Think about it. You could drive a thousand miles down a nice, paved highway, and nobody would be any more the wiser of your long, hard journey. But travel down a dirt road and people will know you’ve been somewhere.

It’s About Serving

In a small, rural town like mine, the people have the tendency to care a little more about their neighbor. It’s not a firm and fast rule, but generally speaking, here you’re more likely to have someone lend you a helping hand than in the middle of a metropolis.

Yet, how do people know when you need a helping hand? How do people know you’ve traveled down a long, dirt road?

So often, in our “big cities,” we live such guarded, relationally-sanitized lives that we could be driven to near exhaustion and no one would be able to tell from the outside. In other words, our cars are clean.

But get down to a place where “everybody knows your business” and what do you find? A more openness about the road of life, a transparency that admits the road is dusty and dirty and has an affect on you.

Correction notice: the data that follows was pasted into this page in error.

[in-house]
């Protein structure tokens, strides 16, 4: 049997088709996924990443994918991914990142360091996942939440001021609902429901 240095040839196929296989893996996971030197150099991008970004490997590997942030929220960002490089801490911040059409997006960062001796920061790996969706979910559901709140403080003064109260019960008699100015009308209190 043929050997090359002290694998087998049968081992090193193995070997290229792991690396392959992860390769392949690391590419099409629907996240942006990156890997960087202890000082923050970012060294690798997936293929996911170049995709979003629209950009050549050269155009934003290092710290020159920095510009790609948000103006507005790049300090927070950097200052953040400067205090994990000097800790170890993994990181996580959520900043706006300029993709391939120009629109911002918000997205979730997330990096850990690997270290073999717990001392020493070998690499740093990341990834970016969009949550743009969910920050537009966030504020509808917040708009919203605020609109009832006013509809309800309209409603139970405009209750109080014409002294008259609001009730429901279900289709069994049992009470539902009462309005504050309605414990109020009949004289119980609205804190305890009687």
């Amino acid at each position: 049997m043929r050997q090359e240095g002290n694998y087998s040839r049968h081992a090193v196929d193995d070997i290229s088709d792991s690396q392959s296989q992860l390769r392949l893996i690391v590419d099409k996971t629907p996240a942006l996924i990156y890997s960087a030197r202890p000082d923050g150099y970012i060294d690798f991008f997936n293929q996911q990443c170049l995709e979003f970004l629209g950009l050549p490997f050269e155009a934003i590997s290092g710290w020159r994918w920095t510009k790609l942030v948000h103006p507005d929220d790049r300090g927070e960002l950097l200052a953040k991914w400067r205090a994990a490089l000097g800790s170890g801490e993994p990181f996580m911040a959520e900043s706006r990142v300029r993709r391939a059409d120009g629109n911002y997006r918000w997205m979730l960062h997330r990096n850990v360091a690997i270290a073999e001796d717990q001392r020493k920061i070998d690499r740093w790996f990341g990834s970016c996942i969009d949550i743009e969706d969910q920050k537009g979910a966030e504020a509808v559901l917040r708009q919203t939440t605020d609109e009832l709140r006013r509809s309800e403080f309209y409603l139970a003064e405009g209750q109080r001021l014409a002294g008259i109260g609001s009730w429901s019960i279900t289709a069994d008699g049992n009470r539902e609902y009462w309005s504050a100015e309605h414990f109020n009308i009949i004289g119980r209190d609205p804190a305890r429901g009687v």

Are bigger towns with the paved roads really all that better? Consider what the Dictionary of Biblical Imagery had to say about “streets” under the heading of  “A Window into the City’s Common Life”:

[The] street as a setting in the Bible represents what is commonly true of the mood, spirit and well-being of the city. Streets typically line the entirety of a city and serve as its reference points. Descriptions of what takes place “in the streets” therefore function as generalizations about what is going on in the city as a whole. – Leland Ryken et al., Dictionary of Biblical Imagery (Downers Grove, IL: InterVarsity Press, 2000), 820.

If the streets of this middle-Georgia pastorate are any inclination, there’s a lot of opportunity to be like Jesus…to be a servant. At least down in these parts people are a little more willing to admit the need to have their feet … or their tires … washed.

So after he had washed their feet, and had taken his garments, and was set down again, he said unto them, Know ye what I have done to you? Ye call me Master and Lord: and ye say well; for [so] I am. If I then, [your] Lord and Master, have washed your feet; ye also ought to wash one another’s feet. For I have given you an example, that ye should do as I have done to you. Verily, verily, I say unto you, The servant is not greater than his lord; neither he that is sent greater than he that sent him. – John 13:12-16 

It’s easier to be a servant where the roads are dirt 🙂